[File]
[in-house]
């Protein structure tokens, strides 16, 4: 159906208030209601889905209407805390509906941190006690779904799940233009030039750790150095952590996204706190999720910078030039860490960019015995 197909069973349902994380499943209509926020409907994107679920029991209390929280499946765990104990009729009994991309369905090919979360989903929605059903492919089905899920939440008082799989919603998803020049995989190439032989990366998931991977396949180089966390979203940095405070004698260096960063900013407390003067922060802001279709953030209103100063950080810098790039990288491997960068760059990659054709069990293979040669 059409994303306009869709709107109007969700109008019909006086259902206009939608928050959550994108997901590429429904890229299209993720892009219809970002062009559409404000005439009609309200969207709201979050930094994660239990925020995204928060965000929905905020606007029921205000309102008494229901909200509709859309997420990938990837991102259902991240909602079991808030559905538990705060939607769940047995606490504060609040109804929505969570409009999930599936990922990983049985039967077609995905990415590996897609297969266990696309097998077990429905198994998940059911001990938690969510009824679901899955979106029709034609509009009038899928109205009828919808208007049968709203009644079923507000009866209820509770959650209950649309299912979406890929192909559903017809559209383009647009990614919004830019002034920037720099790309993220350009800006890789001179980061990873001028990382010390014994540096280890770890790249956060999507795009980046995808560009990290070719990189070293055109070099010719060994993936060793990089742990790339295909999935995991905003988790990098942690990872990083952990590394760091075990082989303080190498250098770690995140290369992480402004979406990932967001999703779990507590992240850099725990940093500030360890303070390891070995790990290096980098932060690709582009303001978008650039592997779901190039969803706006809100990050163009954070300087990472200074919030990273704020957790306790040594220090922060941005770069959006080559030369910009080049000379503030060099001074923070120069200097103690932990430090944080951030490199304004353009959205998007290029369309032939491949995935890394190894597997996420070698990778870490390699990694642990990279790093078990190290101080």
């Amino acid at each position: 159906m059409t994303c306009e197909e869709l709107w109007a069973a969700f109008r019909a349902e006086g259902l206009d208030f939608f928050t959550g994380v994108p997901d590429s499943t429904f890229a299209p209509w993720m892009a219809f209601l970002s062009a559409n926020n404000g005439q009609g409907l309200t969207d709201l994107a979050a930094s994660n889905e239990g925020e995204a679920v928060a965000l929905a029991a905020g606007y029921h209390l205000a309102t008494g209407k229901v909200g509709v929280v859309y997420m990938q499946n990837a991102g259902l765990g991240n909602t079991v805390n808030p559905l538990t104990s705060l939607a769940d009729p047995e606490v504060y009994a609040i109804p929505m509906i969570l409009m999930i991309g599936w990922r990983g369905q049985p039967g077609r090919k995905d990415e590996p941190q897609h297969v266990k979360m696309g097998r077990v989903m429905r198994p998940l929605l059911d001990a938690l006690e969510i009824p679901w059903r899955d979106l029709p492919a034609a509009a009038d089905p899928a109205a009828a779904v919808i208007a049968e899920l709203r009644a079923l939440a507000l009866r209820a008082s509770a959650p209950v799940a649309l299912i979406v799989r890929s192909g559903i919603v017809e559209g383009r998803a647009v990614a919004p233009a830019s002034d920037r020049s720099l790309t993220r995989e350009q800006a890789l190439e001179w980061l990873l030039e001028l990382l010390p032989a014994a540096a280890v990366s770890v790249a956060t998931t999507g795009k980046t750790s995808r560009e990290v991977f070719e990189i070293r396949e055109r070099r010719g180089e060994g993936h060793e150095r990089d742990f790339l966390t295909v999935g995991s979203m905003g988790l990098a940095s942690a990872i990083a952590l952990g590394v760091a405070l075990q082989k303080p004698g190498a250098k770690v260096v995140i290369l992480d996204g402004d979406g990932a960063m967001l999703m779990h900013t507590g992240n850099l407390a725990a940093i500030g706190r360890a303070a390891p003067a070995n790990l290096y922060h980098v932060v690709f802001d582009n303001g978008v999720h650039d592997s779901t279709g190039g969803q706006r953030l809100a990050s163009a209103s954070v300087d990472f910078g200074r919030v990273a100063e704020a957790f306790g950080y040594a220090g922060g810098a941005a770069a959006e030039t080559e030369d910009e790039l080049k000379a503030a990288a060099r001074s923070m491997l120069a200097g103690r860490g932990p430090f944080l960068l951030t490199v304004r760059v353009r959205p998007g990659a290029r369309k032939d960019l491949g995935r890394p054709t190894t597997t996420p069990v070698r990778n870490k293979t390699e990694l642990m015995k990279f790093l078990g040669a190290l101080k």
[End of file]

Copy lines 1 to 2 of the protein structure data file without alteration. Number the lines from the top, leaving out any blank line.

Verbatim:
[in-house]
């Protein structure tokens, strides 16, 4: 159906208030209601889905209407805390509906941190006690779904799940233009030039750790150095952590996204706190999720910078030039860490960019015995 197909069973349902994380499943209509926020409907994107679920029991209390929280499946765990104990009729009994991309369905090919979360989903929605059903492919089905899920939440008082799989919603998803020049995989190439032989990366998931991977396949180089966390979203940095405070004698260096960063900013407390003067922060802001279709953030209103100063950080810098790039990288491997960068760059990659054709069990293979040669 059409994303306009869709709107109007969700109008019909006086259902206009939608928050959550994108997901590429429904890229299209993720892009219809970002062009559409404000005439009609309200969207709201979050930094994660239990925020995204928060965000929905905020606007029921205000309102008494229901909200509709859309997420990938990837991102259902991240909602079991808030559905538990705060939607769940047995606490504060609040109804929505969570409009999930599936990922990983049985039967077609995905990415590996897609297969266990696309097998077990429905198994998940059911001990938690969510009824679901899955979106029709034609509009009038899928109205009828919808208007049968709203009644079923507000009866209820509770959650209950649309299912979406890929192909559903017809559209383009647009990614919004830019002034920037720099790309993220350009800006890789001179980061990873001028990382010390014994540096280890770890790249956060999507795009980046995808560009990290070719990189070293055109070099010719060994993936060793990089742990790339295909999935995991905003988790990098942690990872990083952990590394760091075990082989303080190498250098770690995140290369992480402004979406990932967001999703779990507590992240850099725990940093500030360890303070390891070995790990290096980098932060690709582009303001978008650039592997779901190039969803706006809100990050163009954070300087990472200074919030990273704020957790306790040594220090922060941005770069959006080559030369910009080049000379503030060099001074923070120069200097103690932990430090944080951030490199304004353009959205998007290029369309032939491949995935890394190894597997996420070698990778870490390699990694642990990279790093078990190290101080």